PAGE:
Civil society groups blast big ticket infrastructure for ‘creating’ Kenya’s debt crisis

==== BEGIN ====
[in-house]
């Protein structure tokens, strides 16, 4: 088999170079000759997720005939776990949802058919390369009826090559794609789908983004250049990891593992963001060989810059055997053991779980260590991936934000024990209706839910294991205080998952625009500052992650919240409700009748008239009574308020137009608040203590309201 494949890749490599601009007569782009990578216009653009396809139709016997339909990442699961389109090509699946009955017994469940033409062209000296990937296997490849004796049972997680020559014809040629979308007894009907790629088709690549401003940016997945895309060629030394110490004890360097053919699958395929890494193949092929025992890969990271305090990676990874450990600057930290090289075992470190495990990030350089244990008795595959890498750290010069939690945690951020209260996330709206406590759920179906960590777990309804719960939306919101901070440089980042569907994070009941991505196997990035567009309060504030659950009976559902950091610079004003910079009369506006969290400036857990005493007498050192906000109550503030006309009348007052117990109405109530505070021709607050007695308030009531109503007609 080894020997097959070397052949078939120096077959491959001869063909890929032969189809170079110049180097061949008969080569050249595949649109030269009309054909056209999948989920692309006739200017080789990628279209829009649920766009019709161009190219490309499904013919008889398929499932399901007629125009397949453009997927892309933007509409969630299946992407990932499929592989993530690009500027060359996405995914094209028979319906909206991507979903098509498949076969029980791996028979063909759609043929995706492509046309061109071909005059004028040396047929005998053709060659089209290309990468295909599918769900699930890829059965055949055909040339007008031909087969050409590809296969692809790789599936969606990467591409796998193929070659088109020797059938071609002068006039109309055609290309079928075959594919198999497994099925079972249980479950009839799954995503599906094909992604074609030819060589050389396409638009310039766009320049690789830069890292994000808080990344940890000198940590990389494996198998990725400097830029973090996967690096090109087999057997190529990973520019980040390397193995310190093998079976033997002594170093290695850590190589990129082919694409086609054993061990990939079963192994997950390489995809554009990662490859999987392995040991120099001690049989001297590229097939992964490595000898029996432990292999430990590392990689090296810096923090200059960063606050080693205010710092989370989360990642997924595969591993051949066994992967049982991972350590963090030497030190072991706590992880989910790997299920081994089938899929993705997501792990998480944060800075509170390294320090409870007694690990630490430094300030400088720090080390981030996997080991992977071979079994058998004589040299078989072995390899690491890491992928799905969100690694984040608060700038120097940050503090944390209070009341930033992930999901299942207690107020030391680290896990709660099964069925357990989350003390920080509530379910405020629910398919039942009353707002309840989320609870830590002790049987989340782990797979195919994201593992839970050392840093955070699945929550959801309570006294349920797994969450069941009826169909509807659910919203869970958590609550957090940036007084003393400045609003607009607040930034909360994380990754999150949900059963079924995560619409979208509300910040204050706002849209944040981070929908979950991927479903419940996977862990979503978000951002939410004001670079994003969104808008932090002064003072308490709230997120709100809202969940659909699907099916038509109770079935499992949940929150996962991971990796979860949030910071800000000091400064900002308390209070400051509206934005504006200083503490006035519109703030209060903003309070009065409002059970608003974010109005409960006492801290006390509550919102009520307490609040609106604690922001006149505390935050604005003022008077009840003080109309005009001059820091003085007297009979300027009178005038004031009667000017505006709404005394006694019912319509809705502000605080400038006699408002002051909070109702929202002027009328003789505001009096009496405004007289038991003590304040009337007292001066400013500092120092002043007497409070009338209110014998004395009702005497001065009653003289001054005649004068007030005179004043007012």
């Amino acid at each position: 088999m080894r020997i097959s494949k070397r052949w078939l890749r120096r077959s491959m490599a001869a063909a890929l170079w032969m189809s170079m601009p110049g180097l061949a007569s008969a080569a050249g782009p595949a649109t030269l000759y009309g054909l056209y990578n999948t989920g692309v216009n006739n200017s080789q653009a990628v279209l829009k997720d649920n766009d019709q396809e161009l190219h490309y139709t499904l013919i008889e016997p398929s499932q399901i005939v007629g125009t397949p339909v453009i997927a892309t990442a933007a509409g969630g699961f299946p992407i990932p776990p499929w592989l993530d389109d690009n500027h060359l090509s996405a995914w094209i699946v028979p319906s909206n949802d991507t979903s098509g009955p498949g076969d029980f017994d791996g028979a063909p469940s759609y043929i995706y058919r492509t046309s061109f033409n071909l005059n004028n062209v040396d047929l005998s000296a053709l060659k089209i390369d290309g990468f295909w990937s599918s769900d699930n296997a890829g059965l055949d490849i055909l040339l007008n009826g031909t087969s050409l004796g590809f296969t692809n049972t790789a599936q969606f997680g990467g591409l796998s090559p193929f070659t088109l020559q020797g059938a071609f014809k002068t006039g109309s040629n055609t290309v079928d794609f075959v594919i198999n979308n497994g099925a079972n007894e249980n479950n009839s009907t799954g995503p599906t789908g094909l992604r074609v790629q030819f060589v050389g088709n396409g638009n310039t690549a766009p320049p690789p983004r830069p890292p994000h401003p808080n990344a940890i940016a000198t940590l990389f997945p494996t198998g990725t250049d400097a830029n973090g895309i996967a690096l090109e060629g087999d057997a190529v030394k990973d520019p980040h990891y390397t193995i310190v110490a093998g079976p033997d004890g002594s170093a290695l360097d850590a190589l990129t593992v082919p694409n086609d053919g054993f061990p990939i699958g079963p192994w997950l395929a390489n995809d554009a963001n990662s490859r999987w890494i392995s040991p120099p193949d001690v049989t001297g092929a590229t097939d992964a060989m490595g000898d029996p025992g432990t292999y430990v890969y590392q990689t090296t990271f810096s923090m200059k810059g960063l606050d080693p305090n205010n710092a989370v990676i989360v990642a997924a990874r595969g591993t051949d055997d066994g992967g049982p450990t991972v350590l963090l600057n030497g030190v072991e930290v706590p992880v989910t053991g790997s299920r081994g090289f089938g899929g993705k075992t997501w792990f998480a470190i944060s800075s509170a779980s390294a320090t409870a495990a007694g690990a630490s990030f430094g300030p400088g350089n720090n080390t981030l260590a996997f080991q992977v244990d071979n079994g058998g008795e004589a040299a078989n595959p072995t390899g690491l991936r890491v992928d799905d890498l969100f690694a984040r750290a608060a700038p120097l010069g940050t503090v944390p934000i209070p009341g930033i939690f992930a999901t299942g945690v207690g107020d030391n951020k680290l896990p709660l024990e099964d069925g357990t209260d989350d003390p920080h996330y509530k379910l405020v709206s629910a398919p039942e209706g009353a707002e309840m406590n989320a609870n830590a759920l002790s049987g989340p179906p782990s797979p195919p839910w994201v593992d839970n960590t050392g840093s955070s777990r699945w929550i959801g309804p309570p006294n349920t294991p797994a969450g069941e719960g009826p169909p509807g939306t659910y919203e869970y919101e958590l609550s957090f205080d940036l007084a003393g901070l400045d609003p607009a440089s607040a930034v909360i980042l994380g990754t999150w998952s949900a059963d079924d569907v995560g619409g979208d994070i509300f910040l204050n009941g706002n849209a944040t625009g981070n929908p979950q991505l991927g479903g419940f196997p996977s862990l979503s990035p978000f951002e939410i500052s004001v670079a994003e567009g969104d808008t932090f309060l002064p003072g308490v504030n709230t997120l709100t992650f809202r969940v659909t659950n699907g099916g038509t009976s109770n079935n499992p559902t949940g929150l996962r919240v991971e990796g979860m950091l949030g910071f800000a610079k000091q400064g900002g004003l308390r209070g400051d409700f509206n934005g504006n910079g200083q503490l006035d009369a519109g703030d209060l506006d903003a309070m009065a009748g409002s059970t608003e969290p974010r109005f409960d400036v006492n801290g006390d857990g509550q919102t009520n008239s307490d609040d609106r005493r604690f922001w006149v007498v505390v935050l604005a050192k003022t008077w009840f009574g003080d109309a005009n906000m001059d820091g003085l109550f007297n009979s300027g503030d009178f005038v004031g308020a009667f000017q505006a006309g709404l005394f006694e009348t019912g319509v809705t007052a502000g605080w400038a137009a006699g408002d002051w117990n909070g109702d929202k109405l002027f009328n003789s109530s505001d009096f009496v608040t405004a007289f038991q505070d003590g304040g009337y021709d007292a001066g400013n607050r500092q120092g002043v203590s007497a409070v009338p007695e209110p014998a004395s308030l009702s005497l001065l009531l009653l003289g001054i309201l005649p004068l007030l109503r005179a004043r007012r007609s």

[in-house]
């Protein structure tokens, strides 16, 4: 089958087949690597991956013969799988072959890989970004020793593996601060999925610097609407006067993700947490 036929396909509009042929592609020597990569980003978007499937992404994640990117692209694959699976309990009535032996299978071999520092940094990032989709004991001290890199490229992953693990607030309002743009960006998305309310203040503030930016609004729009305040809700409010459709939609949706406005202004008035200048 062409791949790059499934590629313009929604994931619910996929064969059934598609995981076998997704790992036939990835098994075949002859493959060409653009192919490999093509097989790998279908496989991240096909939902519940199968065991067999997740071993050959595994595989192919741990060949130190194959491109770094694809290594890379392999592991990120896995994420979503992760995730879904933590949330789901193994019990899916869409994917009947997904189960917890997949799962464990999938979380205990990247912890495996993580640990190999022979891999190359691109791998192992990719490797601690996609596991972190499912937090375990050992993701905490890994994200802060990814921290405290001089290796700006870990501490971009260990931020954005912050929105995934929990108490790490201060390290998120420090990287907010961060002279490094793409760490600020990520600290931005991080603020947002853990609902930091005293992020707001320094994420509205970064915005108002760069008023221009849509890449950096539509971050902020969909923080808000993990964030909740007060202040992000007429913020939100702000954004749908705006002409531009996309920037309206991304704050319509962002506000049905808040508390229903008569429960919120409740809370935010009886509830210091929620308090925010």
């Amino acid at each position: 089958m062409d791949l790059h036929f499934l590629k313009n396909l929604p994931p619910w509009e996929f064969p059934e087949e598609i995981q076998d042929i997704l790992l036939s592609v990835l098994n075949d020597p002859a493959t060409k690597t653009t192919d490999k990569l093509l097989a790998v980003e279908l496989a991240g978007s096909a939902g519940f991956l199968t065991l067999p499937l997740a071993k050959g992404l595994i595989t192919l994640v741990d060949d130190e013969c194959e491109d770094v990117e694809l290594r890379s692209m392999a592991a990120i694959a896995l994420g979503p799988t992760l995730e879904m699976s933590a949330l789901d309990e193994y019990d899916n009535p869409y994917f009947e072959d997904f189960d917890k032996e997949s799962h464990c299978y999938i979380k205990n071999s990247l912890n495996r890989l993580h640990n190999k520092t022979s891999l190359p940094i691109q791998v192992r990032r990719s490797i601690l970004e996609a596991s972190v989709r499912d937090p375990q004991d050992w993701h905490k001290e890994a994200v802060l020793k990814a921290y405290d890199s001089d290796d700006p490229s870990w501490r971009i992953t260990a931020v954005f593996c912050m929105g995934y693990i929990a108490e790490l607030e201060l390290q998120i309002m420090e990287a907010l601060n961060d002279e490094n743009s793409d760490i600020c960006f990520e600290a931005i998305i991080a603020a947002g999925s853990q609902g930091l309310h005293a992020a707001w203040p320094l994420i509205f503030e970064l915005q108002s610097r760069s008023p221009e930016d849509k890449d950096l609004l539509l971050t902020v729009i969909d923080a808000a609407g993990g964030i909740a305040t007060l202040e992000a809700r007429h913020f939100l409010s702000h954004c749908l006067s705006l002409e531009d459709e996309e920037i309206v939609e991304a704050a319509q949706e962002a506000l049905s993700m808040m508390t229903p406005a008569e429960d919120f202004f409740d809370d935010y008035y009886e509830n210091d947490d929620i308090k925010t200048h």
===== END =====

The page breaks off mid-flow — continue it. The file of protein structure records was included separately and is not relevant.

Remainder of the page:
Civil society groups (CSOs) under the moniker Okoa Uchumi have faulted the government’s obsession with big ticket infrastructure projects for saddling Kenya with high debt. In a statement issued on Friday, the CSOs committed towards working to redress Kenya’s public debt crisis further states the multi-billion shillings investments have had no effect in impacting the lives of Kenyans for the better. “The government should stop implementing expensive projects that are driving debt, yet no benefits are trickling to common citizens at the grassroot level. For example, the impacts of the inland terminus and SGR on residents and businesses of Mombasa has caused loss of livelihoods,” read part of the statement. The platform has now adopted a number of resolutions in their push for a debt redress including a lobby to government to scoop up available debt relief options to cushion the economy from effects of the COVID-19 pandemic. Additionally, the groups are pushing for an enhanced fiscal consolidation stance to include the review of tax breaks and exemptions. Further, the CSOs who include the Institute of Economic Affairs (IEA) and The Institute for Social Accountability (TISA) have urged for citizens involvement in public debt management. Big ticket infrastructure have gobbled up billions in budgeted funds but some projects have drawn sceptics such as the extension of the SGR to Mai Mahiu (Phase 2 A) which has earned the name- ‘rail-road to nowhere’. President Uhuru Kenyatta has however fought back against the criticism insisting the project is a vision into the future and that it will open up urban centres along the line to economic development. The stock of public debt has soared astronomically under the Jubilee administration to push the alarm of debt sustainability. Kenya’s stock of debt has continued to soar under the pandemic and surpassed the Ksh.7 trillion mark in August. According to a recent report by the Parliament Budget Office (PBO), Kenya is expected to hit its adjusted Ksh.9 trillion debt ceiling, two years ahead of projections by June of 2023. Kenya is presently staring at a debt refinancing crisis as it deploys half of its tax revenues in the 2020/21 financial year to repay debt. Kenya’s current debt has already broken other ceiling including the 70 per cent of GDP nominal threshold.

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